THE BLOG

What Warren Buffett Did For His Kids

04/07/2015 02:17 pm ET | Updated Jun 06, 2015

Estate Planning Interview with Tax Attorney, Gary Michel.

The only good news about taxes is that the estate tax is gone for lots of Americans. Anyone who is worth less than $5,430,000 at the time of death will be exempt from estate taxes, as of 2015. However, as you ponder what to do with your own tax refund, or how to pay less next year, now is a great time to make sure that your dough will get to your kids without them paying half (or more) to Uncle Sam in income taxes. As Tax Attorney Gary Michel advises, setting things up right early makes all the difference!

Below are 9 Common Tax Problems, along with Gary's advice on how to keep more of the dough in the family, and out of the hands of financial predators, debt collectors and Uncle Sam.

Solutions for 9 Common Tax Problems

1. My husband lost all of our money. I want to divorce him... financially.

2. The debt collector has backed me against a wall. Should I withdraw money from my retirement plan to pay them off?

3. I have a second home (a rental) that is seriously underwater. Can I give it back without losing the home I live in?

4. Roth IRA or traditional IRA in today's world?

5. My life insurance payments are killing me!

6. How do you keep your artist kid, who has no interest in your business or in learning about money, from losing everything you worked so hard to gain?

7. What Warren Buffett did for his kids...

8. Should someone who is inheriting money consult a tax attorney before getting married?

9. How affordable is it to set up a revocable trust?

1. My husband lost all of our money and the debt collectors are trying to take everything. I still love him, but I want to divorce him... financially.

Gary Michel: If you're squirreling away your own money, out of a separate business identity and LLC, qualified retirement plans are bankruptcy proof. You can't get them. So, that would be a good thing. Almost anything else, if the investments have any recourse on them, I'd be worried that you will still have some lingering liability to the lenders.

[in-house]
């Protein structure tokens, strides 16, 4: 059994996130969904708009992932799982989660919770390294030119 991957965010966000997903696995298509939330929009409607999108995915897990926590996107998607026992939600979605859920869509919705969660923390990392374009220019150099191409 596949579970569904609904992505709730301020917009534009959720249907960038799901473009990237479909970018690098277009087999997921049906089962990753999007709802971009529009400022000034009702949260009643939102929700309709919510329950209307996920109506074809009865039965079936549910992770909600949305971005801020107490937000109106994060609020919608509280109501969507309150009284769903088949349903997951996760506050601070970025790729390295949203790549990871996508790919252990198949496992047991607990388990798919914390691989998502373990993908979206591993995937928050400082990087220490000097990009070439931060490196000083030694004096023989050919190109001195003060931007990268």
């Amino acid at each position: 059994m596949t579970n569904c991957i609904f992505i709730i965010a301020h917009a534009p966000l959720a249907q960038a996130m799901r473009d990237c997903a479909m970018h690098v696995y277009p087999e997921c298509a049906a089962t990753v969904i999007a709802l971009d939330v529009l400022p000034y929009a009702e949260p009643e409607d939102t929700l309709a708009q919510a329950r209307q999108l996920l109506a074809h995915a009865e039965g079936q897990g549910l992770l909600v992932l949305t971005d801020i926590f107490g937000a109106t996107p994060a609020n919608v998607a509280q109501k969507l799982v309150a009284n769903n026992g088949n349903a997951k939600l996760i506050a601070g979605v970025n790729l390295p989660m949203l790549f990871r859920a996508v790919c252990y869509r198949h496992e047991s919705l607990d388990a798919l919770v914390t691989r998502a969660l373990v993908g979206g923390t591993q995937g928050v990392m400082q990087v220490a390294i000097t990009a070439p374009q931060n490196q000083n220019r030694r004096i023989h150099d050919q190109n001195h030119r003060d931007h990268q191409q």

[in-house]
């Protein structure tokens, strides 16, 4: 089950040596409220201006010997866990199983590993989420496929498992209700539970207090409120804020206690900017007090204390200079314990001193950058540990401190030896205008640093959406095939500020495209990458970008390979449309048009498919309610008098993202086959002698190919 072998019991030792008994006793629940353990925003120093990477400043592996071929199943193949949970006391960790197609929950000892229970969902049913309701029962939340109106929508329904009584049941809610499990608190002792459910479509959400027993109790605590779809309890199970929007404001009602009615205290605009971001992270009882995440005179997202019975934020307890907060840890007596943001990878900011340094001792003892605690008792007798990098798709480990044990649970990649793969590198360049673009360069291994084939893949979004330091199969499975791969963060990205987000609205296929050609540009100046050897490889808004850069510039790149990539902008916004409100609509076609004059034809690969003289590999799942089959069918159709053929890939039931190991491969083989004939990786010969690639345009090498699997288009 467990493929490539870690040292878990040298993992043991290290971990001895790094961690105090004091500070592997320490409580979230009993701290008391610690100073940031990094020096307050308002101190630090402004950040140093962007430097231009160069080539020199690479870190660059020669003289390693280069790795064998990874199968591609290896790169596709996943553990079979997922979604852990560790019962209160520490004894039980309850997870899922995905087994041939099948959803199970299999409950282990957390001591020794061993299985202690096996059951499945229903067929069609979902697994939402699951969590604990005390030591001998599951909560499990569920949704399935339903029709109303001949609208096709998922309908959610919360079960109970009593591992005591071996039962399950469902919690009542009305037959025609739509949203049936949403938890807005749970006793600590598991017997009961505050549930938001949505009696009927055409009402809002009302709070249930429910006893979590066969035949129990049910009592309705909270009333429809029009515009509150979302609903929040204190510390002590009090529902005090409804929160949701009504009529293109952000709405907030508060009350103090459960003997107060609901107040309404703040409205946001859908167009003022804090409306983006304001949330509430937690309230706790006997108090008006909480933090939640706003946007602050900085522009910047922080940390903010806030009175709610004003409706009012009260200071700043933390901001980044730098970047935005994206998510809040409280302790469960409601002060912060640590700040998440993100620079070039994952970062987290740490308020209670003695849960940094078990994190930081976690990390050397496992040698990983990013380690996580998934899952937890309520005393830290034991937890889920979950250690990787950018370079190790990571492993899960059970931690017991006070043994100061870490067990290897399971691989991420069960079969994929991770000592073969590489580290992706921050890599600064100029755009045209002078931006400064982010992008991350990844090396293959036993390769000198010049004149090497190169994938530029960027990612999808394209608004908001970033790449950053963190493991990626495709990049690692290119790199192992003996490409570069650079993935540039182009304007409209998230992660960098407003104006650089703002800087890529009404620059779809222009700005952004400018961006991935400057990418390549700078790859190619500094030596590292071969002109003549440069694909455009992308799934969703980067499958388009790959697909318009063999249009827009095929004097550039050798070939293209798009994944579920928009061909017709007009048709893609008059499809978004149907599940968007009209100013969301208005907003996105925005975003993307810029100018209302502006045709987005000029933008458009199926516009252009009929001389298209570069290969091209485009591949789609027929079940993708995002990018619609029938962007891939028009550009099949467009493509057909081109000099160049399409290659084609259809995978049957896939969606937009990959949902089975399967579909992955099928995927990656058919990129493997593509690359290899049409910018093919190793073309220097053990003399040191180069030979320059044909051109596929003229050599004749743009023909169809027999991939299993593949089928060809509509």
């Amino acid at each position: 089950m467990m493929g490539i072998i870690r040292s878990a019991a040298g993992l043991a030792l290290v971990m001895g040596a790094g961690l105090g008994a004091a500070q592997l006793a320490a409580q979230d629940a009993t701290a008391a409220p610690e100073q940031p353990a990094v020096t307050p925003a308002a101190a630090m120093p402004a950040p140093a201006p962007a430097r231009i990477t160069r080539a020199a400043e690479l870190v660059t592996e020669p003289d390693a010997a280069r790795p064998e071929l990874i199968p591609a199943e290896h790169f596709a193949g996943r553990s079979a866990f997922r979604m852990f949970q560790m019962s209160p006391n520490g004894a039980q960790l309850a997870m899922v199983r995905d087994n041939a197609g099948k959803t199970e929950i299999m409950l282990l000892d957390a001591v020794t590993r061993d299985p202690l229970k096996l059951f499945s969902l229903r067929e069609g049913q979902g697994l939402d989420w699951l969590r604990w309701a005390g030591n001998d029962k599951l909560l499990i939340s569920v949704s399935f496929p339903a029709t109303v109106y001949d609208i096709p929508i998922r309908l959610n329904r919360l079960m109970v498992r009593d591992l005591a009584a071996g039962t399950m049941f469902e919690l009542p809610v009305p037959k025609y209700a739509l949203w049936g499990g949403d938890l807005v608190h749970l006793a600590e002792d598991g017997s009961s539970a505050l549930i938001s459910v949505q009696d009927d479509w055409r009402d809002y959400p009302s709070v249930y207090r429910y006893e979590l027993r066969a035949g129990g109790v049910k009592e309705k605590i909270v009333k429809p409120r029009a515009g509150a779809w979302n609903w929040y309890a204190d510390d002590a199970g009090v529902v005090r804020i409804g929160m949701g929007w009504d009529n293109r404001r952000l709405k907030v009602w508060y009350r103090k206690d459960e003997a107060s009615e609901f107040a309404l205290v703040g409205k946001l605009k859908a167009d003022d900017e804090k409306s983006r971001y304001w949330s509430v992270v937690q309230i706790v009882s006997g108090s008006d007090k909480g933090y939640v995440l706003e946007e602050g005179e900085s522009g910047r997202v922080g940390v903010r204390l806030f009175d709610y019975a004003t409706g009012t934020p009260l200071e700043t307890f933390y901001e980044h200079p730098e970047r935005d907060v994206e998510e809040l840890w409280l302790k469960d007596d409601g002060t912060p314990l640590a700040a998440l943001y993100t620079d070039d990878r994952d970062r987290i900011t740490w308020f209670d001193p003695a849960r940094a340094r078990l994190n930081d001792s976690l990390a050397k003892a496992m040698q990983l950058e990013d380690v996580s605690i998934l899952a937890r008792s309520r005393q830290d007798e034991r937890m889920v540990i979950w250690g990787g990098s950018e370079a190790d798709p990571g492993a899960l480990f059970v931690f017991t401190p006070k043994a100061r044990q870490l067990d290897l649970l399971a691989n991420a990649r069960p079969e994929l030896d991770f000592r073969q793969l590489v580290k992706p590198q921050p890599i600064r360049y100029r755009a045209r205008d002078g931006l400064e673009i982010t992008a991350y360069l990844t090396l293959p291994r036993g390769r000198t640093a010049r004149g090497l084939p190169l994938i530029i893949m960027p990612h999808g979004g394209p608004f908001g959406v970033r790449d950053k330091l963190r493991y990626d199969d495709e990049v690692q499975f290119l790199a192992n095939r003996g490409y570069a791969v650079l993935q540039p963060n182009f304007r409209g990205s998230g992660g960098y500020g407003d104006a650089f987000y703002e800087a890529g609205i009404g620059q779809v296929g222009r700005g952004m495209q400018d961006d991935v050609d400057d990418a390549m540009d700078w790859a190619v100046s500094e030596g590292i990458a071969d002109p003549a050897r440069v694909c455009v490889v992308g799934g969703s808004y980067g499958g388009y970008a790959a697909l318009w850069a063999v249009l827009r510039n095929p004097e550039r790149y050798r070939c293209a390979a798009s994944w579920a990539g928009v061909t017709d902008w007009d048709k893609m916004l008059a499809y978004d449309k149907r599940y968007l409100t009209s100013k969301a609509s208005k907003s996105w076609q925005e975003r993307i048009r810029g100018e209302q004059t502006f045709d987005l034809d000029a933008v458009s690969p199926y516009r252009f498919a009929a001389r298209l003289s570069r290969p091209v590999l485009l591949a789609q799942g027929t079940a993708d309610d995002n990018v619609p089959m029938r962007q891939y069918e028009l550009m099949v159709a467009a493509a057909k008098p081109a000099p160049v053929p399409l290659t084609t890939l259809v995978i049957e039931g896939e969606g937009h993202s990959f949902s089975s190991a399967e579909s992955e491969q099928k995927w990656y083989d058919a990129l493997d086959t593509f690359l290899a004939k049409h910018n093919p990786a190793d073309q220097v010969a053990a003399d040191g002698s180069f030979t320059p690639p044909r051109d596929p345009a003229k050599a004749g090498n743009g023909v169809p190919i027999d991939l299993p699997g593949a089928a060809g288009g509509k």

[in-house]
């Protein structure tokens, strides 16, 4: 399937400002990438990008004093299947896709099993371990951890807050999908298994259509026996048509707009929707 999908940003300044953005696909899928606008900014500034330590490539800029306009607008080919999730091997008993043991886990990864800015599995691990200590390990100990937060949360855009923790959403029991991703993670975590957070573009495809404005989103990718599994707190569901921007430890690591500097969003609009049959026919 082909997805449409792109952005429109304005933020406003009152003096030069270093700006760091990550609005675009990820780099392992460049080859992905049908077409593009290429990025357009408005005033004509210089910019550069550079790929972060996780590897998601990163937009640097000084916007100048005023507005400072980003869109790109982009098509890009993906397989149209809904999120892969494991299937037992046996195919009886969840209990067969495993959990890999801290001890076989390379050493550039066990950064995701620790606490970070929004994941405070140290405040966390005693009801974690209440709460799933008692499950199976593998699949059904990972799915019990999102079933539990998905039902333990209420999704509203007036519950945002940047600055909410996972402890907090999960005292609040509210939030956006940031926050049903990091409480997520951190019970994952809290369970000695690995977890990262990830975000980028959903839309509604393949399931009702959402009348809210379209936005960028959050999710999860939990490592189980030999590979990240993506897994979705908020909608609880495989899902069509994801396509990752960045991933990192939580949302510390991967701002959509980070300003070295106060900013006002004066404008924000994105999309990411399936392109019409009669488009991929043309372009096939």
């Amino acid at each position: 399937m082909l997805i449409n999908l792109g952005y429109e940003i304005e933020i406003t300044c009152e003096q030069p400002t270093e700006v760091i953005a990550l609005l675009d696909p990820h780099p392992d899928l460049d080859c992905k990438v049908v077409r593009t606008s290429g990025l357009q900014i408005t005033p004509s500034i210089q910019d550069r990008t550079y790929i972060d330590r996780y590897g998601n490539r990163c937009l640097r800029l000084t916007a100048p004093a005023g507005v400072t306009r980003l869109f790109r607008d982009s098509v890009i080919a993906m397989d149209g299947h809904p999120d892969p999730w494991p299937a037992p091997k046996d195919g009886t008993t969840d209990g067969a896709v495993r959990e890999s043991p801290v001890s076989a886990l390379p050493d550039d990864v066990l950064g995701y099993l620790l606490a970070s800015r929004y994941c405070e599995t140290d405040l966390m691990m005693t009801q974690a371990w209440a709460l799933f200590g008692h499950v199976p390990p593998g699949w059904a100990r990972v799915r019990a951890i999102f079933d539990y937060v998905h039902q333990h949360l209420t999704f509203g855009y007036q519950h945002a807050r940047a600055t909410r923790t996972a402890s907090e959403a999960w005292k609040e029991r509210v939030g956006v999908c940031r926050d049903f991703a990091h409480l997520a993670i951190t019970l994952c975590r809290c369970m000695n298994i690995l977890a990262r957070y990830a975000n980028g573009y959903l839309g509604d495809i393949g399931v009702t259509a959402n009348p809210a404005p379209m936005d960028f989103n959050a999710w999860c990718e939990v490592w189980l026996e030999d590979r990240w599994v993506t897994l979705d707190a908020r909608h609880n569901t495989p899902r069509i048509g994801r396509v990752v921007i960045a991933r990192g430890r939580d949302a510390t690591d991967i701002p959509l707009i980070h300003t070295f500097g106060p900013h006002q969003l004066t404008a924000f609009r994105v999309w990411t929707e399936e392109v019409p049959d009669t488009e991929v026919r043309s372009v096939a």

2. The debt collector has backed me against a wall. Should I withdraw money from my retirement plan to pay them off?

GM: Qualified retirement plans, including 401Ks, are bankruptcy exempt. If I were in that situation, or had someone I cared about in that situation, I'd have them fight it. I'd make them show me the proof that I owe the money. Oftentimes, the person trying to collect the money from you doesn't have the paperwork to support that you owe the money because all they are getting is your name and identifying information on a spreadsheet account -- without all of the supporting documentation. Your debt obligation gets sold many, many times for pennies on the dollar to official debt collectors.

3. I have a second home (a rental) that is seriously underwater. Can I give it back without losing the home I live in?

GM: You have to look at the loan document to make sure that the only collateral for that loan is that one house, and not your home. If this one bad loan is secured by that one bad investment, and your loan is non-recourse, you're in the driver's seat. You just have to give them back the keys and say, "Good-bye." If it's a recourse loan, you can't do that. They can come after you personally.

4. Roth IRA or traditional IRA in today's world? Does it depend upon your age?

GM: It's more of a matrix than a simple yes or no. There's something to be said in this higher tax environment that we're in to take that current deduction, and worry about the taxes later on, when you are probably in a lower tax bracket and earning less money.

5. My life insurance payments are killing me!

One couple was paying $40,000 a year for a life insurance policy that was intended to pay the taxes on any asset sales their kids would do after their death. The problem is that the premiums were depleting their estate and they were borrowing through home equity to pay it! Another elderly woman lost her insurance outright, at the age of 88, because she could no longer afford it. So, all of those years, she was just making the insurance company rich, and actually depleting the estate that she wanted to will to her kids.

GM: The whole calculation changed starting in 2013 because the estate tax exemption was increased dramatically. Right now, it is $5,430,000 per person. For a married couple, you can double that. If the value of your estate is more than that, then you can start looking at placing assets into limited liability companies, and giving minority interests in the LLCs to the younger generation, either outright or in trusts for them, under the gift tax level of $14,000 per person, per year. Don't give away so much that you can't live yourself! You're here to enjoy it. You earned it, not Generation 2 or 3.